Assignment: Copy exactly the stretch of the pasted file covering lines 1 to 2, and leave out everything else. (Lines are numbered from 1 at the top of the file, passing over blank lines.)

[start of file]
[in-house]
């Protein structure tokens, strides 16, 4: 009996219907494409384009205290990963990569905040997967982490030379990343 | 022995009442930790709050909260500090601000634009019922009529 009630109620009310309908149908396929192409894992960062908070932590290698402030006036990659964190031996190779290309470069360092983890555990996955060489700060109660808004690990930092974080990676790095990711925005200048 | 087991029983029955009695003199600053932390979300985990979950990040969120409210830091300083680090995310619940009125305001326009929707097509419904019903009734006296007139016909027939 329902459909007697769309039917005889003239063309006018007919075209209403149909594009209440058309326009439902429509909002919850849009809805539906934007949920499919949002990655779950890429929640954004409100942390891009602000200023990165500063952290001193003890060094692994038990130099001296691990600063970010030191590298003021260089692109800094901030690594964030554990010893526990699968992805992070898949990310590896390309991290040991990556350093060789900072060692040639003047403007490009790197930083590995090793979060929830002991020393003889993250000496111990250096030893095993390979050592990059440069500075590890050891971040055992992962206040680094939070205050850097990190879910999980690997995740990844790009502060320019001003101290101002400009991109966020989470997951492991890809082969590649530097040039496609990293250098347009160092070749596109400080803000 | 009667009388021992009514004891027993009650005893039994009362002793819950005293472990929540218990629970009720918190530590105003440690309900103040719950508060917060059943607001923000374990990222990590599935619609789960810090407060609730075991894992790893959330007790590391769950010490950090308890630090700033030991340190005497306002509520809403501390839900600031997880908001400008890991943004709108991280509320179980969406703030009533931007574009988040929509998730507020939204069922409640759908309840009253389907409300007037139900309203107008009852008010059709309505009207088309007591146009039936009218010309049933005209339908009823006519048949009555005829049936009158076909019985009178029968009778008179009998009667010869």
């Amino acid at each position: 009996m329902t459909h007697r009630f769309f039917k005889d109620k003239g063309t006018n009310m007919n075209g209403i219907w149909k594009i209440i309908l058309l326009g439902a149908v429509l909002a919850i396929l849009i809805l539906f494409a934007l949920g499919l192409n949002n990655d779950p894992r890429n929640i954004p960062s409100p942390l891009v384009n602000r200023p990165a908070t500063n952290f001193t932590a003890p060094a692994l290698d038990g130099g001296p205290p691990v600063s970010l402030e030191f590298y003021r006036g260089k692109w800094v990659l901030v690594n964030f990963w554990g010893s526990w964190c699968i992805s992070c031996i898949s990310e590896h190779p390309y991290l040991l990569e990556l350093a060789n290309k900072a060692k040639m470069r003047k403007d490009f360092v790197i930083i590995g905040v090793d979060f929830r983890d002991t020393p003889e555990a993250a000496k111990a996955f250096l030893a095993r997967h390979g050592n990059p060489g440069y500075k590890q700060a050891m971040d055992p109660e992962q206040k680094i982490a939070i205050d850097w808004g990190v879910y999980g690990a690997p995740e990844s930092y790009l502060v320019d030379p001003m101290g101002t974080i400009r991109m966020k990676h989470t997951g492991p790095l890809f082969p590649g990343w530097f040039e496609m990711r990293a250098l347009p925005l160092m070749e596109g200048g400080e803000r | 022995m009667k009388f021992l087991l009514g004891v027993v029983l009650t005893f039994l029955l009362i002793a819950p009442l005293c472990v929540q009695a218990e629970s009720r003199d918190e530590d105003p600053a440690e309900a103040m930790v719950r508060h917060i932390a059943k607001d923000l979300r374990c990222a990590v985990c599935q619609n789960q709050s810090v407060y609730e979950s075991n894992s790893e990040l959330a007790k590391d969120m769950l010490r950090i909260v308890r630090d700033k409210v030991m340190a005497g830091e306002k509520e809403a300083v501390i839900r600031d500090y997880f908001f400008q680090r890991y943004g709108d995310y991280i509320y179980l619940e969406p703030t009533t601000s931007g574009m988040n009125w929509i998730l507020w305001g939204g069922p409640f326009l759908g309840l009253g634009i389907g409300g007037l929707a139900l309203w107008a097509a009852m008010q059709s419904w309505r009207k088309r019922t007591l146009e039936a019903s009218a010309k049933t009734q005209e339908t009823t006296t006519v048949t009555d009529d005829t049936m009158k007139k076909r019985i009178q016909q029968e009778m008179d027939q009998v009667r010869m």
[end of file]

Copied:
[in-house]
């Protein structure tokens, strides 16, 4: 009996219907494409384009205290990963990569905040997967982490030379990343 | 022995009442930790709050909260500090601000634009019922009529 009630109620009310309908149908396929192409894992960062908070932590290698402030006036990659964190031996190779290309470069360092983890555990996955060489700060109660808004690990930092974080990676790095990711925005200048 | 087991029983029955009695003199600053932390979300985990979950990040969120409210830091300083680090995310619940009125305001326009929707097509419904019903009734006296007139016909027939 329902459909007697769309039917005889003239063309006018007919075209209403149909594009209440058309326009439902429509909002919850849009809805539906934007949920499919949002990655779950890429929640954004409100942390891009602000200023990165500063952290001193003890060094692994038990130099001296691990600063970010030191590298003021260089692109800094901030690594964030554990010893526990699968992805992070898949990310590896390309991290040991990556350093060789900072060692040639003047403007490009790197930083590995090793979060929830002991020393003889993250000496111990250096030893095993390979050592990059440069500075590890050891971040055992992962206040680094939070205050850097990190879910999980690997995740990844790009502060320019001003101290101002400009991109966020989470997951492991890809082969590649530097040039496609990293250098347009160092070749596109400080803000 | 009667009388021992009514004891027993009650005893039994009362002793819950005293472990929540218990629970009720918190530590105003440690309900103040719950508060917060059943607001923000374990990222990590599935619609789960810090407060609730075991894992790893959330007790590391769950010490950090308890630090700033030991340190005497306002509520809403501390839900600031997880908001400008890991943004709108991280509320179980969406703030009533931007574009988040929509998730507020939204069922409640759908309840009253389907409300007037139900309203107008009852008010059709309505009207088309007591146009039936009218010309049933005209339908009823006519048949009555005829049936009158076909019985009178029968009778008179009998009667010869």